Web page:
If you planted cole crops such as cabbage, broccoli and cauliflower earlier this spring and made it through our earlier cold snaps, they will need a little fertilizer boost. These plants need to mature before summer heat arrives, so they must grow quickly while the weather is cool. A sidedressing of fertilizer about 3 weeks after transplanting helps plants continue to grow rapidly.
Use fertilizers high in nitrogen for sidedressing such as nitrate of soda or blood meal at the rate of 2 pounds per 100 feet of row. You may also use lawn fertilizers that have close to 30 percent nitrogen such as a 30-3-4 or 29-5-4 but the rate should be cut in half to 1 pound per 100 feet of row. Do not use lawn fertilizers that have weed killers or preventers. Fertilizer must be watered in if timely rains don't do that job for you.
We have a sheet available that gives recommendations on how to sidedress specific vegetable
crops. It can be found at: https://tinyurl.com/j2ggaa6 (Ward Upham)
Plastic mulches have long been known to provide advantages for the vegetable grower including earlier fruiting, increased yields and weed control. More recently advantages have been noted for colored mulches over the more traditional black plastic mulch. With tomatoes, the color of choice has been red. Though normally there is an increase in production of marketable fruit with red mulch over black mulch, the amount of the increase varies with the type of year we have. There may be no increase during years of near-perfect weather or up to a 20% increase with less favorable growing conditions. A good average expected increase is about 12%.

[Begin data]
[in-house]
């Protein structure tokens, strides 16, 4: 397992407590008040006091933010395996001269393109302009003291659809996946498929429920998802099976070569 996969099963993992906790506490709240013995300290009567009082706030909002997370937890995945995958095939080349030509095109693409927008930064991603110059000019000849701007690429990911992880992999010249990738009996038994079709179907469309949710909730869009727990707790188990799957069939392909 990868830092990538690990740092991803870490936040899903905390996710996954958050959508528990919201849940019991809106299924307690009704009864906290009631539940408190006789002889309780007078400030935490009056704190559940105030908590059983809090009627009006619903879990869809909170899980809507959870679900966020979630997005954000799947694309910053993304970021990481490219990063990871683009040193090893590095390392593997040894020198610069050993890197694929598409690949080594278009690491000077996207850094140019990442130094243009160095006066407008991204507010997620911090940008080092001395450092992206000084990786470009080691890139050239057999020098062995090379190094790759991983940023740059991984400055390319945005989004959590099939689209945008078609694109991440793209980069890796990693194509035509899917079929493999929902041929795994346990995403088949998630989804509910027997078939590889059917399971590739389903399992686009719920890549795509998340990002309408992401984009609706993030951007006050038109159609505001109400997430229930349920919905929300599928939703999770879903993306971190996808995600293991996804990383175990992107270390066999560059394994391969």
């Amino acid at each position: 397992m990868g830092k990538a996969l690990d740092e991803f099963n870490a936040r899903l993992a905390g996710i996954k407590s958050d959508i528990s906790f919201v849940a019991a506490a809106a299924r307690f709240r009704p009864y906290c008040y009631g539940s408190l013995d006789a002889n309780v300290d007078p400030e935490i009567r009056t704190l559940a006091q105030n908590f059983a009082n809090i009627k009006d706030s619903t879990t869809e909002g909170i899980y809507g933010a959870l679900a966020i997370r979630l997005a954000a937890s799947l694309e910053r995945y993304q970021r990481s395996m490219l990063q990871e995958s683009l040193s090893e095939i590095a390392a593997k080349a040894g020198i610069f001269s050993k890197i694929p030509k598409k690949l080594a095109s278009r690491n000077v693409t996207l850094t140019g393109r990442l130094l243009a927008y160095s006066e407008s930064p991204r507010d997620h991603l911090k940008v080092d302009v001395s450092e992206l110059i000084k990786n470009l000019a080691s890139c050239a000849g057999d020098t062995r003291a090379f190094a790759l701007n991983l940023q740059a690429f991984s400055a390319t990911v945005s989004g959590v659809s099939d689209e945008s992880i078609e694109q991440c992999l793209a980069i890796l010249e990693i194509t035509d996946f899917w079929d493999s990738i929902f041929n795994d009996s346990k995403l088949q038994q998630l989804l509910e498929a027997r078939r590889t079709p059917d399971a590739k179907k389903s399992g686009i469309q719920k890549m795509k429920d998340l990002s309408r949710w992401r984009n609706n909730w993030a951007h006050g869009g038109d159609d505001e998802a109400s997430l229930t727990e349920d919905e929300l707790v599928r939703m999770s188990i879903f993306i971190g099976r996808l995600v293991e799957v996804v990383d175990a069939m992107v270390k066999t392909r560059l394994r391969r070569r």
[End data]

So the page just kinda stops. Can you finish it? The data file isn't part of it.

So, how do you apply plastic mulch? Commercial growers have a mulch-laying machine that applies the trickle irrigation line and the mulch in one operation. Home gardeners must do this by hand. The first step after soil preparation is to place a trickle line near the center of where the mulch will lay as the plastic will prevent rainwater or overhead irrigation from reaching the plants. Then construct trenches for the outer 6 inches of the plastic mulch. This allows the center of the bed to be undisturbed with the edges of the mulch draping down into the trench. Fill the trenches to cover the edges of the mulch. This will prevent wind from catching and blowing the mulch. If the soil has been tilled, a hoe is all that is needed to prepare the trenches. (Ward Upham)